I also quite like his humility in that he does not pretend to have all the answers and is willing to engage and to learn. On a recent show they had a back-and-forth debate between theologian Monica Miller and Simcha Fisher who blogs and writes for the National Catholic Register along with other Catholic publications. Simca had wrote an article regarding the use of the photos of aborted children. Monica Miller as part of her long-time work in the pro-life cause has taken photographs of aborted children and was involved in some highly publicized cases regarding finding the remains of these children in the garbage outside the clinic. This made for a very interesting debate considering both of these women are strongly pro-life and had differing prudential decisions regarding this. The problem with this debate though was it seemed to be rather contentious at times. This week on Al Kresta’s show Al apologized for not doing his role as host very well leading to the debate not coming off very well. It was apparent he was distressed over this airing of his show.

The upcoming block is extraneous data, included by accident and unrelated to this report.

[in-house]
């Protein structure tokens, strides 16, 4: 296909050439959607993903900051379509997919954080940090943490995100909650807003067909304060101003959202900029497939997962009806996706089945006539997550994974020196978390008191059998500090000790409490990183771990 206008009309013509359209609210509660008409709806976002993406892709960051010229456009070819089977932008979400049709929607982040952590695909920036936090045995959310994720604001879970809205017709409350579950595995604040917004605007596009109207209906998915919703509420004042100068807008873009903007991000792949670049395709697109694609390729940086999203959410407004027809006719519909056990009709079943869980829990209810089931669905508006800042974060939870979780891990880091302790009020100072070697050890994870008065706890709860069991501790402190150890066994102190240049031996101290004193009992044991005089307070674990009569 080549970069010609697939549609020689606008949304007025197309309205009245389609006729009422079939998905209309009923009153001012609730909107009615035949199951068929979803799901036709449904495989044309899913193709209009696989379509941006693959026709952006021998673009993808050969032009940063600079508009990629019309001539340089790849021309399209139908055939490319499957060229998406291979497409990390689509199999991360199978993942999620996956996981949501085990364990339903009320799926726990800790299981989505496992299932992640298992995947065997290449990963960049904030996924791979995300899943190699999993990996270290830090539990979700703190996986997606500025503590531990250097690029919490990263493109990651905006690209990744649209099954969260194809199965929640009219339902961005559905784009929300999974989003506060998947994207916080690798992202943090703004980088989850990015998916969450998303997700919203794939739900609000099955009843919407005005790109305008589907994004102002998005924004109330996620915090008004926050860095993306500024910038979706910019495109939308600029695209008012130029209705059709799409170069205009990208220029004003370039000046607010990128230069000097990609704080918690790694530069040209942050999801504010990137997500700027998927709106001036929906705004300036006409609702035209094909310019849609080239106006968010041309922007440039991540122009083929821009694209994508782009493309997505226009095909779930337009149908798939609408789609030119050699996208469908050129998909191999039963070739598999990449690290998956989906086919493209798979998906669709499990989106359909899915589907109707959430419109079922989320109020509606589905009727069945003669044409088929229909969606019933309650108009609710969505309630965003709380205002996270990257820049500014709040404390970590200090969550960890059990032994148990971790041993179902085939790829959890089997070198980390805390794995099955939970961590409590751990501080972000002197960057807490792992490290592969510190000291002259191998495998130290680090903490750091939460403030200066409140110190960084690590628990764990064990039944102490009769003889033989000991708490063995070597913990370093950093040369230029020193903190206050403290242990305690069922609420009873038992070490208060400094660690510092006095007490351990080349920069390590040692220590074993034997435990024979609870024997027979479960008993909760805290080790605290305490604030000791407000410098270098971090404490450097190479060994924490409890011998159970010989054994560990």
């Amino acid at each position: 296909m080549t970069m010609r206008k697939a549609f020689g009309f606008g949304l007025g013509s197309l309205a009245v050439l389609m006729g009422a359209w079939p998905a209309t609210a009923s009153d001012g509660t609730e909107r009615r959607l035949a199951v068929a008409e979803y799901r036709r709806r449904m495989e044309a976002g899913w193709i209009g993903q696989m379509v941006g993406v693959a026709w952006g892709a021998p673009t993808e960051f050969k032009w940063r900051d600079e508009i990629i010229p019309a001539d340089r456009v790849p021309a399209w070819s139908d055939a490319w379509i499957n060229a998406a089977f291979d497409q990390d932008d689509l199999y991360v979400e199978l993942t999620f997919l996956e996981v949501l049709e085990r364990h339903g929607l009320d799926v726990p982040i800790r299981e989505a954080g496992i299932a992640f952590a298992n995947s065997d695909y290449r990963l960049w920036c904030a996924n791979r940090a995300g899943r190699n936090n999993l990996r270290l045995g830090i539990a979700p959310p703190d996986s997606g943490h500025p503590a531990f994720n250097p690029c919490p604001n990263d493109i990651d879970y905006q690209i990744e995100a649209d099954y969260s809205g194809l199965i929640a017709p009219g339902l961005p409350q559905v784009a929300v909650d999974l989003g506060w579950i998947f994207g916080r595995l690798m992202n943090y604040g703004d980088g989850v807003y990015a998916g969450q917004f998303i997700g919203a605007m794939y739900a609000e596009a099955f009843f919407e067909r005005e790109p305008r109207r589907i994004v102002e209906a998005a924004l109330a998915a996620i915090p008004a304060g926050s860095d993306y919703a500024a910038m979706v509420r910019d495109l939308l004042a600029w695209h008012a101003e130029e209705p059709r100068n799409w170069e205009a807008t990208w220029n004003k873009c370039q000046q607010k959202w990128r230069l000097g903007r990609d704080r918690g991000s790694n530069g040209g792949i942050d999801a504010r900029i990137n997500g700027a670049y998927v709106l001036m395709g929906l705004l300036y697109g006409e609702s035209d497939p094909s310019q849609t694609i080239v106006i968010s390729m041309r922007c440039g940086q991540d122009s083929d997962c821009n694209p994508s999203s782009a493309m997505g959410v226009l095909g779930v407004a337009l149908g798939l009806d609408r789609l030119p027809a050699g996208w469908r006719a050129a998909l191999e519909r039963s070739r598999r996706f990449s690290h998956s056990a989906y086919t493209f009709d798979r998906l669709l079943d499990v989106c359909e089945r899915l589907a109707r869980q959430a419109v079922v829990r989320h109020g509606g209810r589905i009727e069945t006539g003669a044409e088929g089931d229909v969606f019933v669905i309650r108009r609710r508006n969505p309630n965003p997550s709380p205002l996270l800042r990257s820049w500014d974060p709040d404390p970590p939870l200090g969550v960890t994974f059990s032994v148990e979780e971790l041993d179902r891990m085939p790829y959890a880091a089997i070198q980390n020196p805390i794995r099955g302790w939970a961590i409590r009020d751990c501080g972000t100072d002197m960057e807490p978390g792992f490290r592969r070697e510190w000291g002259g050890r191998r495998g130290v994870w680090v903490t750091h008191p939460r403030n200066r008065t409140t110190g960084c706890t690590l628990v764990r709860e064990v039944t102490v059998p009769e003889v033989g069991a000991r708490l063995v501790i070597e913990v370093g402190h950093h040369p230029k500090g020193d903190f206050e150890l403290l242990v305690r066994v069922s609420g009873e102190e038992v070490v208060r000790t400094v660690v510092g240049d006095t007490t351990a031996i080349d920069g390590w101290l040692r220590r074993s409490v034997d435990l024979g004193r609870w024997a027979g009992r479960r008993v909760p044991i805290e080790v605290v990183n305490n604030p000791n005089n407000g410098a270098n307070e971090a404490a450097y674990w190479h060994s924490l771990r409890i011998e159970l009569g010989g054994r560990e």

He often has discussion regarding books along with interviews of the authors and again I am impressed by nuances of his questioning and the answers they invoke. I also look forward to his annual show where he interviews various Catholics and asks them about the books they most enjoyed for the year. I have gotten a lot of pleasure from these discussions and reading these recommendations.